FRANKFORT, Ky. (WDRB) -- In a surprising move, state lawmakers threw a wrench into the University of Louisville's tentative plan to sue over some $100 million in losses sustained through mismanagement of the university's nonprofit foundation.

Frustrated over ballooning fees for lawyers and auditors, the Kentucky General Assembly's contracts review committee denied U of L's request Monday to double its two-year budget for outside attorneys to $2.5 million.

"We just felt it was going too far, and at some point we just needed to make a statement as to what was going on," said committee chairman Rep. Stan Lee, a Republican from Lexington.

The request included an additional $600,000 to pay outside attorneys working on potential litigation related to a blistering, June 8 forensic investigation of the foundation's finances under former U of L President James Ramsey.

U of L has already spent about $600,000 on attorney's fees related to the foundation investigation, and the additional request would have provided funding to move forward with suing former officers or board members of the foundation.

U of L board of trustees Chairman David Grissom said last week that the trustees still haven't decided whether to go to court as they weigh factors like additional costs, the likelihood of recouping funds and reputational harm.

But the decision is expected within a month, he said last week.

Reached Monday, Grissom declined to comment on lawmakers' move to limit U of L's legal spending.

The forensic investigation -- which concluded the foundation overspent millions dollars, depleting the university's endowment -- was the sole factor behind the university's request to double its legal spending for the 2016-2018 budget period.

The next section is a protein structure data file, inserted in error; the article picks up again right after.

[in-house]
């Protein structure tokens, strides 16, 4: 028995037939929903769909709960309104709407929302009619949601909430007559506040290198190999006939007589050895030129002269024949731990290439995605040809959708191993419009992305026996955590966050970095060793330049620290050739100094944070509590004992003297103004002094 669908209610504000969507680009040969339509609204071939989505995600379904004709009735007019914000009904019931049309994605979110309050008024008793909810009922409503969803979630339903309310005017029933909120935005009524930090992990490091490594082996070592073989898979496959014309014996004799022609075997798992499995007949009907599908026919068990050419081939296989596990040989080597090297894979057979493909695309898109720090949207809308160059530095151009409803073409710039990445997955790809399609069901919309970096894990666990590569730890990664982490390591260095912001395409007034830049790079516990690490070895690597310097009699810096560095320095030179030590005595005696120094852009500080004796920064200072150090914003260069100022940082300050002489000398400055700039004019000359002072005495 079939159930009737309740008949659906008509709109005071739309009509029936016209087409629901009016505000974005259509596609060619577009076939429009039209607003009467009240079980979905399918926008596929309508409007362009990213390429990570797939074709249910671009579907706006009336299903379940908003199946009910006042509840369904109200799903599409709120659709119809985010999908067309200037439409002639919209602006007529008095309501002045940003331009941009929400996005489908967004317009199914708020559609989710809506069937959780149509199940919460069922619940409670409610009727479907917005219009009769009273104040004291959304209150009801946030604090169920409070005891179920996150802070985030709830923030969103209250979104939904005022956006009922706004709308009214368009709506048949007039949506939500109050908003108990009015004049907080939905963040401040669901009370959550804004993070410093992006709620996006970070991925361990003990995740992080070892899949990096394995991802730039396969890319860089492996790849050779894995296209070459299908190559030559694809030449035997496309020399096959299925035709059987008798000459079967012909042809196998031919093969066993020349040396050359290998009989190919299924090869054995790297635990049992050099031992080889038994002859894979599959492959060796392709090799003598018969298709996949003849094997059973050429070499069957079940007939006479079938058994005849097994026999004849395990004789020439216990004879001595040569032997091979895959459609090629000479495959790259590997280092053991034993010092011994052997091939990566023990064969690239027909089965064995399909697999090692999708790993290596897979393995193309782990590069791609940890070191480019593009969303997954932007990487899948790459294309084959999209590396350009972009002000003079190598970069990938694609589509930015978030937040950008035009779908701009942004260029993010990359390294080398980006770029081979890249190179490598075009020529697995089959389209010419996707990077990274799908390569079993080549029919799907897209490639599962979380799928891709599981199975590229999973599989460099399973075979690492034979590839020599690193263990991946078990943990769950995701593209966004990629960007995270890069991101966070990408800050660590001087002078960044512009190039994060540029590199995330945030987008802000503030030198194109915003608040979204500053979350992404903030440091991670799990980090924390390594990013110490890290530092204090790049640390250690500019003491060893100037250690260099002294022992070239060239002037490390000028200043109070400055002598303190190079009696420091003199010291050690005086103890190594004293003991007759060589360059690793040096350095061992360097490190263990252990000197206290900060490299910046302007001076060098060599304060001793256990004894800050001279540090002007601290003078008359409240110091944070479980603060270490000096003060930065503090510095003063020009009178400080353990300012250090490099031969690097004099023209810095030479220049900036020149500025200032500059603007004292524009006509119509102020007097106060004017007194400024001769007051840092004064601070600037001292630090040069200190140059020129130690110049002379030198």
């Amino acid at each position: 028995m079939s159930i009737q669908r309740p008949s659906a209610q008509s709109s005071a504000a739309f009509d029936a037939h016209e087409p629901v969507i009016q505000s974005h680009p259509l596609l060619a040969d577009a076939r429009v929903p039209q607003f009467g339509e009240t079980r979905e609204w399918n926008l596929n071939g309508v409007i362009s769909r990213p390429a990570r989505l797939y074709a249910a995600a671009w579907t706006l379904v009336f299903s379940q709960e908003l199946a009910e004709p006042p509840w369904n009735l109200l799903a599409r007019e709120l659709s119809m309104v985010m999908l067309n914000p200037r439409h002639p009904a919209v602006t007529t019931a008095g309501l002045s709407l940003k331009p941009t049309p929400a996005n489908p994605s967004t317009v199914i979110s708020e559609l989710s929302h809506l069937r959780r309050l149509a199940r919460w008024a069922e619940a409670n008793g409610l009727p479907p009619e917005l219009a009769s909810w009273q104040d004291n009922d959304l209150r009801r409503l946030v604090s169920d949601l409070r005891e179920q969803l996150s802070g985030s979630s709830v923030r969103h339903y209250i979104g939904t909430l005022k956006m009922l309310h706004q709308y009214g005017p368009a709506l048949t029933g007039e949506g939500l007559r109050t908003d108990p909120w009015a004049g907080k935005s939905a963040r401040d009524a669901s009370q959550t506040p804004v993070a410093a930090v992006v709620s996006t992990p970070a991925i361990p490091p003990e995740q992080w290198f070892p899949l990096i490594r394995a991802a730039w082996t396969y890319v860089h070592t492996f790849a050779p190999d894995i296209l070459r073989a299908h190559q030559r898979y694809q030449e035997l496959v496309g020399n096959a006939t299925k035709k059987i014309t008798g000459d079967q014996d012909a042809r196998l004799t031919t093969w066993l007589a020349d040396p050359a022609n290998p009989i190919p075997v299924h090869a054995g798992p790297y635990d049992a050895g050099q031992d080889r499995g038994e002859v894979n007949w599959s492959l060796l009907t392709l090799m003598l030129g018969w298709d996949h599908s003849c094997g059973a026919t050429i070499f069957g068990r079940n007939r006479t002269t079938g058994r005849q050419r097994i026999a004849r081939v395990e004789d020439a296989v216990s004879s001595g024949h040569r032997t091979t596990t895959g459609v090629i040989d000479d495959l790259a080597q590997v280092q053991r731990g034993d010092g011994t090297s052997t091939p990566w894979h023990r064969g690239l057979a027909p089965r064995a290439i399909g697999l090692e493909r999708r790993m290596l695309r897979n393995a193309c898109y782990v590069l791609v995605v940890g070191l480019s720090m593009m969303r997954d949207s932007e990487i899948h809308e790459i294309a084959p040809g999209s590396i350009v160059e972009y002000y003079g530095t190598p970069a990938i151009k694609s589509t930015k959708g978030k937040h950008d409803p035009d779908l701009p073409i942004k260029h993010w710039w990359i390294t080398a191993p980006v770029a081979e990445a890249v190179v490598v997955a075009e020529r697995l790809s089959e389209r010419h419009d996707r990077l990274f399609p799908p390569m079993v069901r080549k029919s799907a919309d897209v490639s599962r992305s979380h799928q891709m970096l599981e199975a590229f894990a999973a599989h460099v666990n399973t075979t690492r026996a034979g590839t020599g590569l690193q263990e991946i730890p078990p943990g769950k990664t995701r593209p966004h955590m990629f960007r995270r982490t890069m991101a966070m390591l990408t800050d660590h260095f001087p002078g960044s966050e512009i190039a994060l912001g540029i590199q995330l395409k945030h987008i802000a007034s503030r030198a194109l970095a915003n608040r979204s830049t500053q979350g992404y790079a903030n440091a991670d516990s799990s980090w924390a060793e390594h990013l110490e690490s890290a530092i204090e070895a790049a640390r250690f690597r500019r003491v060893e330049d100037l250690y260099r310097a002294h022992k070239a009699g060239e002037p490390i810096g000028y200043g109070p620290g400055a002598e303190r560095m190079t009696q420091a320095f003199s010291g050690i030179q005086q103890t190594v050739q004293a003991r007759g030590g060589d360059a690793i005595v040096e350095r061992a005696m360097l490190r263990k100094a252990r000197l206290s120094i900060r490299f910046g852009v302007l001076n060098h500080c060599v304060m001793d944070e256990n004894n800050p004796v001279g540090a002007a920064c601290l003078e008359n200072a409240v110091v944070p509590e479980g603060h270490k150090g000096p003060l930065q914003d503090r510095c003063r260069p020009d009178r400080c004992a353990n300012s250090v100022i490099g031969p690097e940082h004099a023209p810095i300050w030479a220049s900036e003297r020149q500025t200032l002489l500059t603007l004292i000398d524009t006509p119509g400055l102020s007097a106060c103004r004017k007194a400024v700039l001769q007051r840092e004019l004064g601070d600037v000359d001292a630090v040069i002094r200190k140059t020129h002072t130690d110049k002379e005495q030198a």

For months, university trustees have been exploring taking action against former officers -- such as Ramsey and other administrators -- and board members of the foundation to recover some of the losses, though no specific target has been publicly named.

Lee said in an interview following the meeting that the denial of the request shouldn't prevent U of L from bringing litigation.

He said the university should ask attorneys to work on a contingency, meaning they would get paid a percentage of any money flowing from a successful case.

But Craig Dilger, a Louisville attorney serving as the university's primary counsel on the forensic investigation, said that type of arrangement is "easier said than done."

"It's absolutely possible… but obviously this a very complicated and difficult (case)," Dilger told reporters following the meeting. 

"Expert witnesses on these kind of cases -- fiduciary duty and that sort of thing -- don't work on a contingency basis."

Dilger added that, while it is the university trustees' decision, he thinks there is a "legal basis" for action over the foundation's losses.

"We think there should be another step. We think there should be litigation," Dilger told reporters.

Reach reporter Chris Otts at 502-585-0822,, on Twitter or on Facebook.

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